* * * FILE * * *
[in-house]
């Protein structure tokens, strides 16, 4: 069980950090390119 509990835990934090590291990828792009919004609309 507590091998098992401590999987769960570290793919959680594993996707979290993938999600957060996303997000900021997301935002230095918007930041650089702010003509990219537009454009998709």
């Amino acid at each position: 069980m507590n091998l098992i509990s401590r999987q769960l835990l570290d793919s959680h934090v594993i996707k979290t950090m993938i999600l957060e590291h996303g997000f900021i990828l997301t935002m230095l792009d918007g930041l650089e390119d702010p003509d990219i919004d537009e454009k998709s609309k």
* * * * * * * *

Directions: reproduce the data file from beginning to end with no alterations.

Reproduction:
[in-house]
């Protein structure tokens, strides 16, 4: 069980950090390119 509990835990934090590291990828792009919004609309 507590091998098992401590999987769960570290793919959680594993996707979290993938999600957060996303997000900021997301935002230095918007930041650089702010003509990219537009454009998709």
């Amino acid at each position: 069980m507590n091998l098992i509990s401590r999987q769960l835990l570290d793919s959680h934090v594993i996707k979290t950090m993938i999600l957060e590291h996303g997000f900021i990828l997301t935002m230095l792009d918007g930041l650089e390119d702010p003509d990219i919004d537009e454009k998709s609309k």